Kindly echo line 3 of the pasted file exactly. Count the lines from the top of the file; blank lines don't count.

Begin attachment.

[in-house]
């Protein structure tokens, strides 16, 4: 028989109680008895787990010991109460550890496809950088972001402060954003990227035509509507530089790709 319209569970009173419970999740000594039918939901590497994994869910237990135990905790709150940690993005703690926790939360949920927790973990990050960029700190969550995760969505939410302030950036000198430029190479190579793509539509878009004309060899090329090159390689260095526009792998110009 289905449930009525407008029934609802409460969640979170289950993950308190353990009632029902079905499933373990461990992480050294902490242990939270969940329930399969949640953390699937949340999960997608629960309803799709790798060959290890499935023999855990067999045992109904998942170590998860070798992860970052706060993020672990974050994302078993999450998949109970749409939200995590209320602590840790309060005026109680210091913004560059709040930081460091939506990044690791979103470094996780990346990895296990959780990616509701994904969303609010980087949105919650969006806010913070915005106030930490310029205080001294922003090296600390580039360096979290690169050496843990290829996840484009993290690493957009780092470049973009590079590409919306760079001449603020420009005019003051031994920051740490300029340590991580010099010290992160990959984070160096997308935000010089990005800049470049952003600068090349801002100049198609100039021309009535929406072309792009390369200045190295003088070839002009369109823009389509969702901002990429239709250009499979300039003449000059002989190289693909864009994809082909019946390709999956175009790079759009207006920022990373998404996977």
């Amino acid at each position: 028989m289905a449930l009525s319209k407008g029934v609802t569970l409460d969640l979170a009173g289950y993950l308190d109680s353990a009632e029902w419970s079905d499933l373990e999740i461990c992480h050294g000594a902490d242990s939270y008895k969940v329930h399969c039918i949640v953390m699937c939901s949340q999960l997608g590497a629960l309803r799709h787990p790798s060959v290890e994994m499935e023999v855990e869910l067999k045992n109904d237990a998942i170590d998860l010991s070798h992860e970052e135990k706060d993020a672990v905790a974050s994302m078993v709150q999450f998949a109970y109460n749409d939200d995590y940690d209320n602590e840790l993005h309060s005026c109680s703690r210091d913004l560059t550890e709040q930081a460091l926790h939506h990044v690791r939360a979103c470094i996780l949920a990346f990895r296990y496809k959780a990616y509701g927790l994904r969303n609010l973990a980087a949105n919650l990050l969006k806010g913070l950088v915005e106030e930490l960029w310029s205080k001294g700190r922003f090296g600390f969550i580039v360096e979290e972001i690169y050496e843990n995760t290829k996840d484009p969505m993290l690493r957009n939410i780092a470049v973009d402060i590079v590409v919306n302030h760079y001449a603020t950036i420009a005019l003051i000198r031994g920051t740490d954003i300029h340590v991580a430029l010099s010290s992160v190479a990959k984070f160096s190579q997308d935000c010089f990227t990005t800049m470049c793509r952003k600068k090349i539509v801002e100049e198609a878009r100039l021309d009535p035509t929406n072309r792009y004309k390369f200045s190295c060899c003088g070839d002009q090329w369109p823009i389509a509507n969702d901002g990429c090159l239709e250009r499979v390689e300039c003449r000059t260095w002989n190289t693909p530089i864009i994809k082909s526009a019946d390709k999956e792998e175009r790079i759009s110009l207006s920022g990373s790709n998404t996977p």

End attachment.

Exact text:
């Amino acid at each position: 028989m289905a449930l009525s319209k407008g029934v609802t569970l409460d969640l979170a009173g289950y993950l308190d109680s353990a009632e029902w419970s079905d499933l373990e999740i461990c992480h050294g000594a902490d242990s939270y008895k969940v329930h399969c039918i949640v953390m699937c939901s949340q999960l997608g590497a629960l309803r799709h787990p790798s060959v290890e994994m499935e023999v855990e869910l067999k045992n109904d237990a998942i170590d998860l010991s070798h992860e970052e135990k706060d993020a672990v905790a974050s994302m078993v709150q999450f998949a109970y109460n749409d939200d995590y940690d209320n602590e840790l993005h309060s005026c109680s703690r210091d913004l560059t550890e709040q930081a460091l926790h939506h990044v690791r939360a979103c470094i996780l949920a990346f990895r296990y496809k959780a990616y509701g927790l994904r969303n609010l973990a980087a949105n919650l990050l969006k806010g913070l950088v915005e106030e930490l960029w310029s205080k001294g700190r922003f090296g600390f969550i580039v360096e979290e972001i690169y050496e843990n995760t290829k996840d484009p969505m993290l690493r957009n939410i780092a470049v973009d402060i590079v590409v919306n302030h760079y001449a603020t950036i420009a005019l003051i000198r031994g920051t740490d954003i300029h340590v991580a430029l010099s010290s992160v190479a990959k984070f160096s190579q997308d935000c010089f990227t990005t800049m470049c793509r952003k600068k090349i539509v801002e100049e198609a878009r100039l021309d009535p035509t929406n072309r792009y004309k390369f200045s190295c060899c003088g070839d002009q090329w369109p823009i389509a509507n969702d901002g990429c090159l239709e250009r499979v390689e300039c003449r000059t260095w002989n190289t693909p530089i864009i994809k082909s526009a019946d390709k999956e792998e175009r790079i759009s110009l207006s920022g990373s790709n998404t996977p």